The Columbus journal. (Columbus, Neb.) 1874-1911, January 17, 1900, Image 3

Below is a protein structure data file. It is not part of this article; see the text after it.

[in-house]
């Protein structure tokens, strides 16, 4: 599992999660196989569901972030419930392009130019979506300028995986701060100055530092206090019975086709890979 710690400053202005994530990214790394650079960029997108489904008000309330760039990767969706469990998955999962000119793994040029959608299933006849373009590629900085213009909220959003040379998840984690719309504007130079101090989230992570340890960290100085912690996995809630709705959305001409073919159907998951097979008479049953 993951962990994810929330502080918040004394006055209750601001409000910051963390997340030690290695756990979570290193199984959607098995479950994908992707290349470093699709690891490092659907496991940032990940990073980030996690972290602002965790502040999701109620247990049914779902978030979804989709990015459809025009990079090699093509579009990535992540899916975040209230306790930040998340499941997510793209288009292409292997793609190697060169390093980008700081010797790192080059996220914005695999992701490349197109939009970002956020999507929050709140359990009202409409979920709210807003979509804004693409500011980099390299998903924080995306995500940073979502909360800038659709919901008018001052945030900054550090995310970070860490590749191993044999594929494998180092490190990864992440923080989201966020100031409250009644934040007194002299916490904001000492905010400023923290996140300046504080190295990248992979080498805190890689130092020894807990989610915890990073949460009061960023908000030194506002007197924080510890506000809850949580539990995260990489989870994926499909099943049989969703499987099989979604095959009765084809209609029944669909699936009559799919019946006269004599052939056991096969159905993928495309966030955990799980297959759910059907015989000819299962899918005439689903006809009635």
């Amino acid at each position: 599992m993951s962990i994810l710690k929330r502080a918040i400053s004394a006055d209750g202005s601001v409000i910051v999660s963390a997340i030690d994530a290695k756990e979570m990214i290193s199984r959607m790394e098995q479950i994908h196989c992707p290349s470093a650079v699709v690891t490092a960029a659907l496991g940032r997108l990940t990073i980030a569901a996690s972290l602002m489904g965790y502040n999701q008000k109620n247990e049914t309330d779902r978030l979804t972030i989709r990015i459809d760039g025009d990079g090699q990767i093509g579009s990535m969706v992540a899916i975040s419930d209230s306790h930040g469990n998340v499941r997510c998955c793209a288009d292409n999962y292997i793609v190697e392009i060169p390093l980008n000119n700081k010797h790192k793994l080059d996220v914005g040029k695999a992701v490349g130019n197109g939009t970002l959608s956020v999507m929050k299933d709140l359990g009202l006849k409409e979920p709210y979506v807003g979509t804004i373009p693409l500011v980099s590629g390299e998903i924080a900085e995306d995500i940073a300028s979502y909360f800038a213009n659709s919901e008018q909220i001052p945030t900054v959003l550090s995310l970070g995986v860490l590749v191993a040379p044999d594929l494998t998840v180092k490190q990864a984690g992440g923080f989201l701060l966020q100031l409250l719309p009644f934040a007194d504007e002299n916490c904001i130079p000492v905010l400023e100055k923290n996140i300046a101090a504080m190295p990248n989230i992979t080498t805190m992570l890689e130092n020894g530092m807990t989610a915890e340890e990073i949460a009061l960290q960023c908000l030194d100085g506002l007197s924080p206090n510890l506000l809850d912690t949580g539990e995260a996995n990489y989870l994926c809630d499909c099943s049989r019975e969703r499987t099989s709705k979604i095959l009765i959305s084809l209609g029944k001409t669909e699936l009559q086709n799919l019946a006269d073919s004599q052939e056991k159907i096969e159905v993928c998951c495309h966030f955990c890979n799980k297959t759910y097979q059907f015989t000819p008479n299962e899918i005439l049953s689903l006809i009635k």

&- "" ? -T fJ--& -3(UI"Ji!f. "K -t av- G&-y -3- I 9 r. Z . : j . . J, . ' ' A it - ; JENBY RAGATZ & GROCERIES, CROCKERY, GLASSWARE, LAMPS, ETC. ' The enormous business done by us keeps our . goods moving so rapidly that nothing becomes . ' stale. - Everything is fresh. We pay spot cash for .. every bill of goods that comes into our store, that ' i3 wnv we are enabled to distance all nnmTvHtnrc . af". - - a - ami tjuaiiiy ana price. i P- LV aw iaaPSSaam Hie same courteous treatment accorded to alL We solicit your patronage and will strive to please you. () Jiliphiic Eleventh Street, - Columbus Journal. WEDNESDAY. JANUARY. 17. Ma). B. M. TIME TABLE. LUruIm. U !&. Chiraza. t..lnepa. laiu. City. St. Loal aaJ all point eaat ! uth. Helcaa, Uatte. Halt Lair CU7. PartlaaiL Saa Fraaciaro aad all petals went. TBAI'!1 DKPAUT No. Piunt&r, doily except Sunday 7:20 a. si N.i. 32 Accnmaodatioa. dally except sttrvrday. 4:20 p. a ra.txy .vaairx. No.l PaHiier. daily except Sunday 9aM p. m Ha. 31 Aeconisiodarioa. daily except Sunday 10 p. m I TIME TABLE U. P. R. R- E.VST BOOD, MAIS LI1- Culnatrait Local iv. .. ti:W a 21 HE, Fast Mail H" P- m d. Atlantic Express. - -Ap ai 2. Or-riaad Limited 4:j p m .Chiciuro Special. - a No No No So ad. No. a.KrLit. 50 a m . 22. Freight, W-JOp m WIST EOOD. JIMS LISX. Sa U Oyerlnnd Limited. No 10U Fast Mail No 3. Pacinc Expr b No 5, Col.). ap.il N, 7. Colnmbua Local No 23. Freight .U2 a m . . His a m . ii5e p. m. 10:19 p 72.0 a m m yoaroLZ sa.oca. Depart 7i) p ni 6:00 a m. Arrive 1250 p m. lliSOp m. No No S3, PABnier . 7L, Mixiti No. t5-l. P4ncsr No. 72, Mixt-d ALSION AT) CSD VB RAPIDS Ha.lSCH. Depart 'o M. Pasaenirer -& P a Na 73. Mixed t5:5a m Arrive No 70, Paaecer lP m Ho 74. Mixed - SaWp ni. Norfolk paaa-mrer train.- ran daily. No train wi Albion and Cedar Eapida branch Saadays. Colomboa Local daily except scnday. W. H. BxxH-vx, Aijent. orietg Justices. iyAH noticea under thw heading will be charged at the rate of $2 a year. A LEBANON LODGE No. M, A. F. A. M. iBtfCalar meetings 2d Wedneaday in each , C.J Gaai.ow. W. M. Oct. G. Bkcji. Sec'y. 20jnly WILDEY LODGE No. , L O. O. F ;meeca Tuesday e-renuur of each -wwk at their hall on Thirteenth treet. Viaitins brethren cordially Invited. W. A. Wat. N. G. Geo. Fatjchuj. Sec'y. 27ja91-tf COLUMBIAN CAMP No. 25. WOODMEN OF the World, meets every second aad f oarth Thcradays of the month. 730 p. m at L O. O. F. HtH, Thirteenth street. Reolar attendance is very desirable, " all viitin: brethren are cor dially invited to meet -with na. jan2S-"95 REORGANT2ED CKTJBCH OF LATTER-DAT Saint hold regular aervicea every Sunday -H 2 p. TH, prayer meeting on Wedneaday evening at their cnapei. corner of North street and Pacific Aenne. All are cordially invited. Umlstf Elder H, J. Hcimox. Preaident. H 8 ...BIG-.- SS UIT To close out what little remains of our Holiday Goods, consisting of Perfumes in Boxes. Atomiz ers, Ebony Mirrors, Puff Boxes, Manicure Sets, Etc., X X X X X X We will for the next TEN DAYS give a discount of 25 per cent up on all articles shown in our east window. Many choice goods are left. Call early and GET A BIG BARGAIN. Stfllman's Drag Store We give Knives and Atlas Checks to our Customers. .... CO, y v - L. Tweaty-f ye years of experi ence in the business has taught us what to buy. We are constantly on the lookout for bargains. The best products of the coast ry are to be found in oar store. Among them the celebrated cammed goods of Curtice Bros. We are sole agents for Chase & Samfcorm's ne Teas amd Coffees No. 26. Columbus, Nebraska. fFRVS REFORMED CHURCH.-8aaday " tscnool at 9:30 a. in. Chcrcfa every Sunday ar lliW a. a. Christian. Endeavor at 750 p m Ladu" Aid Society every first Thursday ia the month at the chorea. I-tnovJW COLUMBUS MARKETS. l Wheat, old 7g? bushel.. .. 50j J Corn, shelled "g bushel . . . 204$ i Corn, ear ? bushel 20H 1 Oats, 7 bushel. 1S I Bye ? bushel 35Ej ' Barley, ? bushel 256J ,Hogs ""? cwt. 4 15g 4 25 I Pat cattle " cwt 2 90g 3 65 ; Potatoes 7p buahel 20 Butter f? lb 15&1 1 Eggs g? dozen 12 Markets corrected every Tuesday af , ternoon. Enquire of Herrick. Do not forget Myers. tf Dr. Nanmann, dentist. Thirteenth street, tf Fine job work done at The Journal office. Dr. Baker, physician and surgeon, office Olive street. tf Mrs. Charles Davis is sick with neu ralgia of the heart. Dr. L. C. Toes, Homeopathic physi cian. Columbus, Xeb. Quarantine has been raised at Schack's and Frischiiolz'. Drs. Martyn, Evans 4 Geer, office three doors north of Friedhofs store, tf Furnished rooms with or without board, at the Huber on Thirteenth street. A crowd of children gave Eber Smith a surprise party Friday evening. For 5ne watch repairing, call on Carl Froemel, 11th St Columbus, Neb. Miss Mary Borowiak entertained the Bachelor Girls last Friday evening. Do not fail to see our S-foot galvan ized steel mill for $25.00. A. Dnssell Son. tf For sale, one bay horse and one black mare, each six years old. Henry Gass. 3 Co-operative home building is the other name for loan and building asso ciations. Plaits and cnt flowers at the new green house. A. C. Anderson, east Eighth street. tf Miss Alma Segelke entertained about twenty friends to a card party Thursday evening. Tilton Hill, who once lived north of the city, moving afterwards to Colfax county, is in the city. Almost any ordinary business want can be easily supplied by a short adver tisement in the newspapers. Button Photos est Saley's. Ns Money in advance. tf ! SiU FARM FOR SALE. A good 160 acre farm under a high state of cultivation. For sale by Her man Oehlricfa k Bro. 2m L. Sturgeon has been very ick hue paeb tu weeu. 1 Bring us your orders for job-work. U . 1 They will receive prompt and careful attention. Miss Baby Henoley entertained a number of friends Thursday evening to a card party. H. P. Coolidge sent a very handsome pair of chickens to W. W. Mannington of Monroe, Thursday. You can buy siw shoes as cheap at Honahan's as old stock from some of the other dealers in town. 3t "David Harom,n the book which so many are reading, is said to have had a run of 400,000 copies. The dancing club gave a ball Wed nesday evening. The Italian orchestra of Omaha furnished the music. Stock men are especially invited to meet Mr. Failor at Silver Creek Satur day, and with C. K. Davies Sunday. We have now on hand a line of tregretT cards and envelopes. Also suit able for afternoon party invitations. We learn that Verner, son of Mr. and Mrs. W. T. Ernst, is Tery ill of scarlet fever, at his grandmother's in this city. Mrs. Saffran was brought home Sat urday from the St. Mary's hospital much improved in health after an operation. Wm. Schilz makes boots and shoes in the best styles, and uses only the very best stock that can be procured in the market, tf The St. Mary's hospital is filled with sick patients. This week there have already been three important operations performed. FARMERS, ATTENTION. You can get an 8-foot Freeport Galvanized steel windmill from A. Dussell & Son for only S25.00. tf D. McDuffee went to Kansas City Monday to visit his sister, Mrs. Thomas Clifford, who lately suffered the fracture of her right arm. Baptist church. J. D. Pulis, pastor. Services January 21, 11 a. m 7:30 p. m. Morning, UA Possibility; erening, "The Philippian Jailer.' The U. P. wrecker, made especially for the large No. 1300 engines, is able to pick one of them entire out of the ditch and place it on cars. r red. Jlaroir of jieboville called at these headquarters Friday on business in which both he and The Jouksai. are mutually interested. All dry-oods. Gents fur nishing sroods, skirts, etc., selling at reduced prices at Asche & Ryan's. Prof. J. T. Pospicel of Schuyler will assist the Columbus City Band at their entertainment on Friday evening, Feb. 2, as clarionet soloist. Pearl Hart, who has been working on the construction of the Beet Sugar fac tory at Ames, says the structure is com plete, and at work, full stint. The yewman Grove Herald says that J. P. Johnson recently sold his farm south of town to John Nelson of Platte county. Consideration 3450. A state convention of the Sons of Herman is to be held in the city this Tuesday afternoon. Mayor Fitzpatrick is to deliver the address of welcome. We have a line of tinware, kitchen utensils, underclothing, stationery, boots and shoes. If you need anything in our line call and see us. von Bergen Bros. It seems that the courts have decid ed that a marriage contract is voidable if made on Sunday. The evident moral attached is not to do courting on Sunday. W. F. Cody says the Wild West show, which opens at Madison Square Garden, New York, the middle of April, will not leave the United States this year. Mrs. McBride, wife of J. C. McBride, formerly of Schuyler, then of Lincoln, died at her home in Alvin, Texas. Janu ary 4. leaving her husband and three children. When the public invests its money in anything, in the way of official service or improvements of any kind, it should be very sure of getting its money's worth in fulL J. E. North of this city was in attendance at the Nebraska territorial pioneers' meeting held at Lincoln Wed nesday, taking part in recalling reminis cences of the early days. Revival services were held all last week in the Methodist church, with good success, the church being well filled every evening. Rev. Yost expects to continue the services for two or three weeks. At Orpheus hall last Saturday night the Indies' Orpheus entertained their friends with dancing, music, etc., light refreshments being served during the evening. A jolly good time is reported by those present. The name of the daughter of Mr. and Mrs. Jacob Tschudin whose death on Sunday, Jan. 7, was mentioned in last week's Jocssxl, was Rosa, aged about ISyears. She was a dutiful, good daugh ter, beloved by alL Miss Anna Gietzen writes from Riverside, CaliL, where she is spending the winter, that she has experienced six earthquakes since Christmas. Miss Gietzen is in better health than when she left home last falL Mrs. Gua. Priebe was taken sudden ly very ill Saturday week, after eating canned meat; feeling Tery thirsty, she partook of milk, which, the doctor after wards said, was all that saved her. She was very ill for a day. The fragile babe and the growing child are strengthened by WHITE'S CREAM VERMIFUGE- It destroys worms, gets digestion at work, and so rebuilds the body. Price 25 cents. A. Heintz and Pollock Co. Whosoever has suffered from pues knows how painful and troublesome they are. TABLExTS BUCKEYE PILE OLNTMEST is guaranteed to care piles. Price 50 cents hi bottles. Tabes, 75 cents. A. Heintz and Pollock t Co. George A. McArthur, who hasn't been heard from since he made aa attempt to ran a newspaper in Platte county without gotag broke, aad failed, turns up at last aa editor of the Casaers at Krai merer, Wyo. Tiacohn JoaraaL Martin Eanter. neDhew of 1. Gluek. started yesterday, from Chicago, on his return trip to Europe. Envelopes with your return card printed on them, for 50 cents a single hundred; for larger quantities, and dif ferent grades, call at The Jocbxjll office for prices. The Chicken Gar' Comes to Co lum bus every week, and offers the highest market prices for poultry, for export to foreign countries. Call or address. John Schmocker, agent. lmo I have 30 acres of timbered land in Muscatine county, Iowa, within eight miles of Muscatine, which I desire to trade for a house and lot in Columbus; will assume some incumbrance, not too much. Price of land, 330 per acre, no incumbrance. C. S. Eastern. 3 James O'Brien, who was injured some days ago by the accidental dis charge of a pistoL returned Thursday from Omaha, where he had been under special treatment, and where the ball was located and extracted. It is thought that his eye-sight will not be strong as it would have been if the injury had not occurred. Fred. Drummond while at work at the Hemp works, Friday morning about 8 o'clock as he was feeding tow had his glove caught, the mill taking in a por tion of his right hand, tearing the thumb off, and so mashing the fore finger that it was found necessary to amputate it While the other fingers were badly injured it is not supposed that am putation will be necessary. We understand that Friday even ing, January 26, there will be a public meeting in this city to which all are in vited for the purpose of giving expres sion to sympathy with the Boers in their struggle against the English. Who the speakers are to be we are not informed, or whether the expression of sympathy is to take the form of enlistment as "farmers" emigrating to the TransvaaL DEATH OF JOHN ELLIOTT. rS lFJ Departed this life, at his residence in this city, Monday morning, January 15. 1900, after a protracted illness. John Elliott, in the seventy-seventh year of his age. John Elliott was born October 14. 1823, in Cumberland county, Pennsylvania, and during his childhood and younger manhood lived with his parents on a farm. He enlisted in the Mounted Rifle regiment, when yet young, going from Carlisle, Pennsylvania, into active service July 10, 1846. He had many interesting expe riences in the three years of service, and was promoted to be second sergeant of his company. A parchment certificate of honorable mention signed by James K. Polk, president, and Wm. L. Marcy, secretary of war, August, lSi7, was one of the souvenirs greatly prized by him. He served under General Taylor at Monterey, and under General Scott on the Vera Cruz line and in the taking of the City of Mexico, fighting in the battles of Contrares, Cherubusco, Molena del Rey and Chapultepec, receiving honors for distinguished services in the first-named engagement. After returning from the war Mr. Elliott was a merchant at Carlisle, Penn sylvania, until in 1376, when he came to Platte county, settling on his farm on Shell creek. In about 1S83, he came to Columbus, where he has ever since resi ded. For seven years he was street commissioner, and was bailiff of the District court many years, serving in that capacity at the term before his last sickness, which began December 27, with a stroke of paralysis, since which he had been con fined to his bed, suffering other strokes, and finally departed this life Monday morning at 2:40. He was one of the very first members of the order of Knights of Pythias in the United States, and was an ardent knight at all times. Mr. Elliott was married November 1, 1849, to Mary Jane Smiley, who survives him, with their five children: Joseph of Salt Lake City, Utah; Mrs. Charles Gil Ion, Neosho, Missouri; Hanson S., of Columbus and Mrs. E. H. Andrews of Lead ville, Colorado. The grandchildren are all now here except Miss Florence Elliott and James E. Gillon. Services at the residence at 10 o'clock, Wednesday, Jan. 17, at which it is ex pected Rev. Hayes will officiate, in his absence. Rev. Rogers. Chief Bert J. Galley, accompanied ' by the delegates from the engine, hook j and ladder and hose companies of the Columbus Fire Department, leave this ' Tuesday evening for Norfolk to attend! the state convention of firemen which j will be in session Tuesday, Wednesday I and Thursday. I The Central City Nonpareil of Jan. , 11 contains eighteen notices of redemp- ( tion from tax sale, signed "The County I of Merrick, Purchaser." They contain the notification that if not redeemed f within the time specified "proceedings will be instituted to foreclose the lien of ' said taxes on the same." HERBLNE should be used to enrich and purify the blood; it cures all forms of blood disorders, is especially useful in fevers, skin eruptions, boils, pimples, blackheads, scrofula, salt rheum and every form of blood impurity; it is a safe and effectual cure. Price, 50 cents. A. Heintz and Pollock i Co. Fred Meyer was a business caller at Jousxai. headquarters Wednesday, re newing his subscription to Ths Joubxaz. and the Chicago Inter Ocean for another year. He tells us among other items that Columbus dealers last week paid 202 cents a bushel for corn when Bell wood was giving but 19 cents. Mr. Johnson's room in the Bruger block was broken into last Wednesday and f S stolen out of his pants pocket. He is cook at the Rickly restaurant, and when he came to his room in the evening, found things scattered around generally and the money gone. The thief had entered through a window in the hall way. The Soldiers7 monument is not yet complete and so we defer our write-up of it until later. It is about 30 feet high; is located in the middle of Frankfort square; the heaviest stone weighs about 16,000 pounds, and is 9x9 feet; the die is four feet square and 4 high, and on it are cut 132 names. The stone column is surmounted by a bronze eagle with a spread of six feet; the two cannon are to be placed on pedestals (one on the east, the other on the west of the column) three feet square and. four high, the mouths of the cannon to the south. W. R. Emball of Kimball Bros., Lincoln, has beea superintending the work, BALLARD'S SNOW UNIMENT a raageof usefulness greater than any other reme dy. A day seldom passes ia every house hold, especially where there are children, that it is not needed. Price, 25'and 50 cents. A. Heintz and Pollock & Co. The entertainment to be gives by the Columbus City Band February 2, is to be one of the very beat of the season, the program consisting of twelve num bers, eight by the band itself, one by a ladies quartette consisting of Ma. Gar low, and Misses Martha Turner. Eula Rickly and Zura Morse; a baritone solo by Martin Schilz; a clarionet solo by Prof. Pospishel of Schuyler, and a vocal solo by Miss Ethel G. Galley. Many a bright and happy household has been thrown into sadness and sorrow because of the death of a loved one from a neglected cold. BALLARD'S HORE HOUND SYRUP is the great cure for coughs, colds and all pulmonary ail ments. Price, 25 and 50 cents. A. Heintz and Pollock & Co. Colonel John G. Maher, a son of Michael Maher, late of Platte county, deceased, and brother to our court reporter, is just now active "in ascertain ing how many men there are in thia country who would be willing to assist a struggling people in any way that ex pediency might dictate," at least so says the Omaha World-Herald. He is coni dent of large numbers going and that they will have the pleasure of seeing active service. Dodge county's treasurer has pub lished his semi-annual statement as required by law for the information of tax-payers. The total credit balance on hand Jan. 1, 1900. was 3927&S3. The disbursements from July 1, 1599, to Jan. 1, 1900, were 8134,616.02. He received 3415.09, interest on county moneys de posited in bank, nearly 370 a month; during that time 47 cents was paid for advertising; the receipts of the fee fund were 334265.07. Bring your orders for job-work to this office. Satisfaction guaranteed, and work promptly done, as agreed upon. Many of the blotches, pimples and other affections of the skin are caused by the failure of the liver and kidneys to cast off impurities, which remain in the system. HERBLNE will stimulate the Ivrer and kidneys, and cleanse the system of all impurities. Price, 50 cents. A. Heintz and Pollock & Co. We Ieam that Miss Anna Rasmussen of Pueblo, Colorado, has resigned her position in the schools there, and that she eoes to Enrooe for further instruc- tion in manual training work, most of the time to be spent at Stockholm, Sweden, and Leipsic, Germany. After getting her diplomas, she expects to see Paris before her return to this country. Miss Rasmussen's many friends here, where she formerly resided, will wish her a pleasant time abroad and a safe return. James Cady of Beatrice, an old time, boy acquaintance of Thk Joutcax. family dropped in on us for a few min utes the other day, and during that brief time recalled many incidents of the 1850 and 1860 decades at Cadiz, Ohio. As a boy of ten years, he was both a poet and an artist, of great re nown among his fellows, added to which, he was bidextrous. with his hands in any shape, whether in play, work or battle, and on sudden emergencies could do double duty, and double-discount oppo nents. The reception given by the Woman's club Thursday afternoon at the resi dence of L. Gerrard was attended by over one hundred people, members and friends of the club. The Mandolin club furnished music during the evening, and Mrs. Warren and Miss Ethel Galley each sang solos. Miss Florence Kramer gave a recitation that was well appreciated. The dining room was decorated with the club colors, green and pink. Large rose bowls of pink carnations were on the tables and mantles. The refresh ments were served in the dining room by several young ladies. The ladies are very proud of the work their different departments are accomphehing, aad are anxious to strengthea the club by more interest from outsiders, which these annual reeeptaoaa aadoabtedly will do. Tk properties By Tharsday evening. January IS, at the latest, it is aeeaasary we should have the fund in hand to pay the contractor for the monument, and we urgently request those who have subscribed to the fund to pay ap before that time. " Respectfully. J. H. GT.T,TT. Chairman Monument Committee, i i There is talk, as spring approaches, ' of the improvement of the park in the part of that city. It ia a good location, the trmaa in mipm mm mm th sod mast be good. It isnt far from a i water-main, aad if we remember rightly, one of the big arguments for extending the mains ia that direction was the fact that the park should be improved, and why not aow? The extension one block and the beautifying that park (do you know the name of it), should be a labor of love for the opening of spring. J. M. Hili of Virginia, Gage county, was in the rity Saturday on his way home from attending the funeral of his mother, Mary A. Hill, who died Wednes day last at St. Edward, Boone county, aged 79 years. She suffered a stroke of paralysis the previous Sunday, from which she never recovered. Mrs. Hill was a resident of this city some years ago, and made a number of warm friends during her stay. Her husband died in the army in 1864. Mrs. Hill was grand mother of Lieutenant Lester Sisson, who was killed in the Philippines. She leaves four children, fourteen grand-children and seven great-grandchildren. Johnny Baker, the celebrated crack trap shot, who has been with Buffalo Bill's Wild West show since its organiza tion in this city in 1963, passed through the city Monday on his way from North Platte to New York city. He had been called home by the death of his father, who was a pioneer in this country, and a man much respected in the community where he lived. Besides being a crack shot, Johnny is CoL Cody's first lieuten ant, and in giving orders to the army of employes connected with the show, he does it in such a manner that everything moves like clock-work, and at the same time he is very popular with all hands. He was accompanied by his two bright, little daughters. R. B. Thompson, a character pretty well known in this county, recently a resident of Creston, it seems has gotten himself into trouble at Emerson, where he located to practice law, and is now in the county jail at Ponea, awaiting the continuance of bis preliminary hearing on the charge of obtaining money under false pretenses. The trial is set for Feb ruary 5. A special to the Omaha World Herald gives the following in regard to his doings: "Smiley, an Emerson mer chant, having some financial entangle ment, sought Thompson's advice. The charge is that Thompson represented that he had bills for collection which he was compelled to push as Smiley s cred itors were getting alarmed. Shortly afterward he called on Smiley and in formed him that warrants were out for his arrest and that the sheriff was in town to serve them, and the best thing he could do would be to gire him (Thompson) power of attorney, and turn over his property. Meanwhile an ac complice called, saying he was the sheriff of Dakota county, and was after Smiley. Thompson conferred with him and put him off while Smiley turned his prop erty over to Thompson and with Thomp son's assistance left the state. In a short time Smiley found a trick had been played on him, and returned and caused Thompson's arrest." Wm. T. Allen, who has for some months been in the employ of the Mexi can Central Railway company at Tam pico, Mexico, has returned home to stay, not liking that country as a home. He says he did honest work for his dollar, but when he received his 31.000 in Mex ican money he was compelled to ex change it for $47250 of United States money. He would like to have every free silver advocate of Nebraska live awhile in Mexico to fully appreciate the value of the situation. United States money, whether metal or paper, is eagerly grabbed up. Much trading is done with pennies, and they illustrate the relative merits of the currency; it takes three of ours to weigh as much as one of theirs, while one of ours is worth two of theirs. He says that a suit of man's clothing costing 313 here would be 355 there; shoes 32 here, 36 there; a hat 31.50 here, same kind there $6; everything in mer chandise is bought and sold on a gold basis except tobacco and cigars. Mr. Allen speaks very highly of President Diaz, as a patriot, an official who enfor ces the law, and as an intelligent man comprehending the needs of the people, and exerting his energies to accomplish good for the nation. He says that the railroads are doing very much in the development of the natural resources of the country and the civilization of the people, but the natives are fitly named "greasers," being slippery, treacherous, shiftless, lazy; many of them have no house to shelter them at night, but wherever they find themselves when night overtakes them, they wrap their blanket around them and he down on the bare ground to sleep. Near the coast fhe climate is warm. Until the winter of '96, which was cold enough to cut down the coffee farms, the oldest settlers had not seen frost there, but back in the mountains, it is colder. Three clerks in the railroad office, all former residents of Missouri and also advocates of the free and unlimited coinage of silver, wrote their old friends, detailing their experi ence with the coin and advising them not to give countenance to say political party who gave encouragement to such doctrine. Mr. Allen leaves with us two samples of lignum-vita, a solid wood very much in use there. He says that ebony, which is so costly elsewhere, is used there for railroad ties, and is so dense that holes are bored into it in order to receive the spikes. A singular custom of theirs is to allow no corpse to be brought out of the country. Poor people are wrapped in a blanket, and put under seal barely sufficient to hide them from daylight. The rich rent a burial place, but if the pay ceases, after a year the dead bodies are cast out. Mr. Allen's grandson, Georgie, accompanied him, and awing the first big flag of the Union, he was very much delighted, and sang oat a lad's salate to the Stars and Stripes. Mattie Post and Miss Madge Cashing of Columbus were guests of the Follerton Poet. CHBJSTMAS IS PAST ! Tie M lew Tear is Meal WE WILL SAVE YOU SOMETHING ON EVERY PUR CHASE FROM OUR SPLENDID ASSORTMENT OF WINTER I PURCHASES RICES! )NSISTING OF- asfV msasBsflm- aHatftslaW afasfav fiasas. samaafai aBaf SfcAmtt. aW j vrWwmva. wrwismaWji HmI9f WmVWy aWwl flarm wssVWa. Limits' fl4 Hsttt9 Cmfits m4 Chmfctj A FULL LINE of Ladies, call and see our line of Fur Col larettes and Mulls, just the thing for comfort. A new line of Men's FUR COATS, just opened up. Prices from $12.50 to $22.50. OnrMBtti: "Satisfactin; J. H. GALLEY, 505 Eleremth St., COLTnVEBUS, NEB. ...THE PIONEER.. hasn't located all the desirable property we've some choice bits on our books for sale at prices that appeal to the people of common sense. The properties are located in fertile sections, well watered and drain ed, handy to market and shipping points and at our prices and terms are decided pick-ups. B , JAEQSI & CO., Li.E1.ElE Thirt tfcSU COLUMBUS, NEBRASKA Short Horn Bilk ttcflgtatsaaa?afaaaawt ii. Cfci . .i 5 VCtS9a!3i JmcauNTaT. , a. rru by Bev. Smith of David City, at J the home of the bride's parents in Bell- . .....minimuy ' "od. Walter B. Henry of Columbus -a J 1 J J J J J w Md jj Jec::ie Ha2er of Bellwood. Mrs. Dr. Geer made a trip to Omaha The happy couple left the same morn Monday, ing for a trip to Omaha. They have the Miss Mary Wells of Genoa was in the ! hearty congratulations of a host of city Friday. i ardent friends, and good wishes for long Mr. I. Gluck was at Tarnov the first aad abundant prosperity. of the week. They make their home at the Henry Mrs. Kehoe of Platte Center was in our city Monday. Mrs. Fillman made a trip to Schuyler Ia3t Thursday. Paul Hagel was an Omaha visitor Fri day on business. Christian Gruenther went up to Platte Center to spend Sunday at home. Balph Turner went to Lincoln Satur day to attend the State university. Mr. and Mrs. David Streeter of Grand Prairie were Columbus visitors Monday. Mrs. C. E. Pollock left this Tuesday afternoon for a visit with friends at J Genoa. I A. Jaeggi. Frank Falbaum and SamT. t Rickly were at Omaha on business j Friday. ' Mrs. J. Merrill and daughter. Miss j Fannie, of Omaha, are visiting Mrs. W. ; A. McAllister. i Mrs. C. A. Murphv of Wood River arrived today on a visit to her daughter, Mrs. E. C. Hockenberger. Vk Ronhnm rutrtmari hnma Sfltnrr?aT i -' to Cedar Rapids, after several visit with her son. Wm. Benham, the Union Pacific agent. Scieel Iotas Prof. Ed. Amherst Ott delivered his famous lecture ''Sour Grapes' at the opera house last Saturday night to a fair sued audience. Everybody seemed well pleased with the lecture. The Seniora and Juniors had election of officers last Thursday. The officers elected were: President, Fred. Saffran; secretary, Blanche Niewohner; vice pree-1 ident, George Morris. The program committee appointed are: Florence I Kramer, GusBecher. Peter Duffy. Their program will be rendered in four weeks. ( Tenth grade delivered their program! last Friday. President. John Neumar-1 Iter; secretary, Ethel Elliott. The fol- lowinir carts were rendered bv the. t scnoiars; reatauons, Anna lAjaaa, Julia Fay, Ethel Elliott, Wm. Kersen- brock, Otto Schreiber, Grace Dodds. Wm. f Brewer, Rena Turner, Clara Segelke, Otto Roen. Grace Hoffman, Ed. Coolidge, Anna McGowan, Elsie Hudson and Mag gie Casein. Readings. W. Schroeder and Ruby Young; composition, "Fleas. by John Early was very good. Lyda Tur ner had a well-prepared impersonation. ue perouc laipciauusfceu was uui upec- intendent W. J. Williams. Tocal solos! by Ella Rasmussen aad May Davis were . very good. Instrumental solo by Ethel Henrieh was well received, likewise the! piano duet, Ragatz. by Misses Hensley and Hutcn, Taka Xatiee! The publie are strictly forbidden to hunt upon the whole of section 8, in which is located the Irrigation Pond. Any persons trespassing will be prose-J cuted to the full limit of the law. 15-nov-y W. T. Eksst. Nice Aiuwt. ' GOODS ! i I GOOD GOODS ! 19 Seven bulls from eighteen to twenty- two months old, for sale at Okht.rtch i Bbo's F-ibx. UXO. iXEsi cu.uLtt January ilia, duo rancn. a nne, large tract or land near Bellwood. DIED. Eavsx Sunday. January 14. of scar let fever. Charlotte, onlv daughter of Mr. and Mrs. W. T. Ern3t." Funeral services were held at the fam ily residence at the foot of the bluffs north of the city. Jlonday, Elder E. J. Hudson otficiatiug; burial in the Co lumbus cemetery. "MM"' District 44 aad Vidaity. A Mr. Leber, son of Dr. L-br of Omaha, spent a few days visiting with his friend. Thomas Ehshner. Willie Higzins of Oconee came down Saturday of last week and visited amocg friends a few days, returning Wednesday evening. Wm. Moore sold his fine farm one day Ia3t wek for S?J7-ZS) " acre- The farm J0"28 th Bismark creamery on the ve and consists of 16) acres. Mr. Bachen- f haus northwest of Peter Schmitt's mill -u .l,-a- ,. miao tout? uauoKi A man from Butler county (whose name we have forgotten) and who is- a brother-in-law of Peter Dishner from south of the river, has bought John Con nelly's farm about six miles north of Columbus, paying 339.50 an acre. The weather is fine, the ground bare, frost out of ground about four inches, winter wheat looks green and is trying to grow, peach buds not injured up to last Sunday, in fact everything indicates for this 1900 a prosperous year, and now let us farmers do our part and make it a sure thing, J AQH CfID QAI E MIHH 1 VII wAaaaasil A fair, improved. 70-acre farm 1J miles south from Genoa. Or, will sell 40 acres with improvements. Reason- able price, tor particulars, address soon, pd-1 Jxxzs Hootzb. Genoa, Nebr O.E.STEIXBACGB. Blacks it k aa4 WaoR-MakiHzSkop. HOBSE SHOEIXG A SPECIALTY. WATEB TANKS. I1 kd mad niii mv to order. Toca Patso bz Soucrrcx. 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